Perhaps the most unexpected thing God ever did in Israel was this change of modus operandi. For the incarnation meant that now God had invaded and was visiting us from the inside, and that the healing and salvation of the world would occur from the inside out. Everything in Israel’s sacred history had primed them to look upward and outward. Even the posture of prayer taught them this: one prayed by lifting up one’s hands and looking up to heaven. (Kneeling and bowing the head had no liturgical pedigree in Israel.) One looked up to find God, expecting to hear His voice thundering from heaven. When signs came, they came from heaven (see Mk. 8:11), and Jews were trained to think of God as enthroned in heaven far above them.
They were therefore singularly unprepared for His change of approach, and to find that God had come to live beside them. Now God could be found in their midst—going to the same school that they went to, working in the carpenter’s shop that they frequented, attending the same wedding in Cana that they attended, eating and drinking in their presence and teaching in their streets (Lk. 13:26). Poor little drummer boys could approach God on the first Christmas day and say, in the words of the Christmas song, “I am a poor boy too”. God had become a poor boy, a carpenter, a field preacher with nowhere to lay His head. He was now in their midst, Emmanuel, sharing their lot and their load—truly, the God of the unexpected.
This change of approach, this invasion from within, means that the old dichotomies have been overcome and overturned. No more is heaven incompatible with earth, the spiritual incompatible with the physical, God incompatible with Man. In Christ, divinity and humanity dwell as one, and matter has become potentially spirit-bearing. That is the point of the Church’s sacraments. They are physical, and work-a-day and common; they are also Spirit-bearing.
All the sacraments are drawn from our daily existence. Daily and common things like baths, meals of bread and wine, and oil (used as a daily cosmetic—it was only when one fasted that one refrained from daily anointing one’s head—see Mt. 6:17) became the “stuff” of sacraments. In a kind of incarnational extension, these common daily items and activities became the God-ordained means of accessing spiritual power. To receive the new birth, now one took a bath (i.e. received baptismal immersion). To receive spiritual strength and life, one had a meal of bread and wine in the Eucharist. To receive the Holy Spirit and healing, one was anointed with oil. The Church’s life was scandalously secular, in that it used these secular parts of life to a new spiritual purpose. Because of the incarnation, matter was now sanctified, and the physical world saved. Invasion and help and salvation had come—not from the outside, but the inside. God did not appear again on a fiery mountain and speak with the voice of thunder. He appeared as a baby, as one of us, and spoke with a baby’s cry. This is the true scandal and miracle of Christmas.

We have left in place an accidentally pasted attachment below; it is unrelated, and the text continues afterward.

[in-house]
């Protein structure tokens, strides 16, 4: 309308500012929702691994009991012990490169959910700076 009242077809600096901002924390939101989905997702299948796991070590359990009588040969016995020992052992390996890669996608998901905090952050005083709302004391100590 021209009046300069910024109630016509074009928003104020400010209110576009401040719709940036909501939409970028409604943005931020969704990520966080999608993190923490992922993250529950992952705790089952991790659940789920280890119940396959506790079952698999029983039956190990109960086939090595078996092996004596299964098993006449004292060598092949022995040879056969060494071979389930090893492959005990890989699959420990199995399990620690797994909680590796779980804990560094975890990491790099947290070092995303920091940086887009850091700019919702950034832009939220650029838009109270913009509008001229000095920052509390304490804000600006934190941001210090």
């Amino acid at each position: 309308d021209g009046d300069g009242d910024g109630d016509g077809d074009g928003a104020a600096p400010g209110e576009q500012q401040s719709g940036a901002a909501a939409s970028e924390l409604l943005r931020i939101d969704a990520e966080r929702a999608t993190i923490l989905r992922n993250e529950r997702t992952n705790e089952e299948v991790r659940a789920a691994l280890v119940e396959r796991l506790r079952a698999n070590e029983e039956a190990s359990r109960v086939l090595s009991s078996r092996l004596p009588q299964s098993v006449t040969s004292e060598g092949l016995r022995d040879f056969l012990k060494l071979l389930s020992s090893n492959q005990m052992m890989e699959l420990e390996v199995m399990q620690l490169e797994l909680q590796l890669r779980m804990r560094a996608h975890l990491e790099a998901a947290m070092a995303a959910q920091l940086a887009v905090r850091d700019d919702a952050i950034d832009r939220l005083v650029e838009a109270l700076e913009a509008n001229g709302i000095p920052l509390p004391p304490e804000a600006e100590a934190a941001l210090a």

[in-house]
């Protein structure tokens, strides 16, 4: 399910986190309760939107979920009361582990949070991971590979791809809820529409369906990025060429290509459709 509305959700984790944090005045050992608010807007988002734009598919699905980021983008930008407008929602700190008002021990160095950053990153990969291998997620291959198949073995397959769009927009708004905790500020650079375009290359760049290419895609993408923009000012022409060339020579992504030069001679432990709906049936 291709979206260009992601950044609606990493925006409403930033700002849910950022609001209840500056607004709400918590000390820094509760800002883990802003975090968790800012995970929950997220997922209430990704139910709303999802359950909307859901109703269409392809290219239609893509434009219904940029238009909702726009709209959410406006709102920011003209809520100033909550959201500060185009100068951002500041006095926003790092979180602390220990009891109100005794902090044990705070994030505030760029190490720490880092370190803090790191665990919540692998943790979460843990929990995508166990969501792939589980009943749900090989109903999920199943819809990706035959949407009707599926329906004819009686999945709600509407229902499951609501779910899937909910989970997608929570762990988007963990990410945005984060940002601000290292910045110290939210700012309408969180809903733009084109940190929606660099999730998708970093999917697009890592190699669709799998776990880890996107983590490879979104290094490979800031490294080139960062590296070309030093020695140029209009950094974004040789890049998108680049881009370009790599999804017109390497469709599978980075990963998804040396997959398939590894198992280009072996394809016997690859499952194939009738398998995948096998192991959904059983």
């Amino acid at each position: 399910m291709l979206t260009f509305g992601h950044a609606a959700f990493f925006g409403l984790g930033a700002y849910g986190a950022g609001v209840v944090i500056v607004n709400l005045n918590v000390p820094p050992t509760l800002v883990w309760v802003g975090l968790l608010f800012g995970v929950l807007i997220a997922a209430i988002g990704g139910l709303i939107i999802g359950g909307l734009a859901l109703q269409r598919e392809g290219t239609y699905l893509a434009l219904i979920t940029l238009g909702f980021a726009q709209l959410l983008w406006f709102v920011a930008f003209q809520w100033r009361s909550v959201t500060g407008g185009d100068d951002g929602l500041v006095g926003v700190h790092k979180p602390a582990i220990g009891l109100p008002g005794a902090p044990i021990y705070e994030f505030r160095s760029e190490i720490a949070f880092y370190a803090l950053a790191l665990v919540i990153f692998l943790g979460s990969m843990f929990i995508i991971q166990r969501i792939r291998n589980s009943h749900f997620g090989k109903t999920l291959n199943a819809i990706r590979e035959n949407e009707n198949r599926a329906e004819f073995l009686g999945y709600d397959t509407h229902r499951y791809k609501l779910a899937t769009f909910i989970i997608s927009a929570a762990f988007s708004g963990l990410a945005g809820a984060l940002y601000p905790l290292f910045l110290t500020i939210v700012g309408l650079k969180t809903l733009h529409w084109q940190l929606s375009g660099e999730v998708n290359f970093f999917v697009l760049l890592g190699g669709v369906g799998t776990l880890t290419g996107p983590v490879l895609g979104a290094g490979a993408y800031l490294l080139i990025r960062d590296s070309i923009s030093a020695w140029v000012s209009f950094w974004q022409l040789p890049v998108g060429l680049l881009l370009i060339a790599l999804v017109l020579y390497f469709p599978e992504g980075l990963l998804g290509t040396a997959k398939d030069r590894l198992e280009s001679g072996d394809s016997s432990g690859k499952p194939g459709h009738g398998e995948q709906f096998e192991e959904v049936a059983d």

Admittedly, such a change of modus operandi was of course hard to keep up with. Many in Israel could not keep up, and so rejected Christ’s claim to divinity, and sank into hardness of heart. Keeping up with the God of the unexpected requires spiritual flexibility. Or, to use the Biblical term, humility. Christmas challenges us to be willing lay aside our expectations, our prejudices, our demands. We come as poor boys and girls to God, who has Himself become a poor boy for us in a manger. By coming to Him in humility, (the same way He came to us), we allow His spiritual invasion of the world to reach and heal our hearts also. Christ is born! The saving invasion has begun.

Friday, December 16, 2011

"Take Up and Read": the Importance of Reading the Scriptures

Perhaps the most important words Augustine of Hippo ever heard came from the mouth a little kid playing a game. The child kept repeating in childish imitation of a teacher, “Tolle, lege! Tolle, lege!” “Take up, and read!” On impulse, Augustine took up the nearest book and began to read the words of St. Paul from Romans 13: “Not in reveling and drunkenness, not in debauchery and licentiousness, but put on the Lord Jesus Christ and make no provision for the flesh, to gratify its desires.” It was all over for him. These words of Scripture provided the internal shove necessary for him to commit his life to Christ. Even in the days before Gideon Bibles, Augustine owed his conversion to reading the Scriptures.
We who are converted, who strive daily to put on the Lord Jesus Christ and make no provision for the flesh, also need to take up and read. Why? For at least two reasons.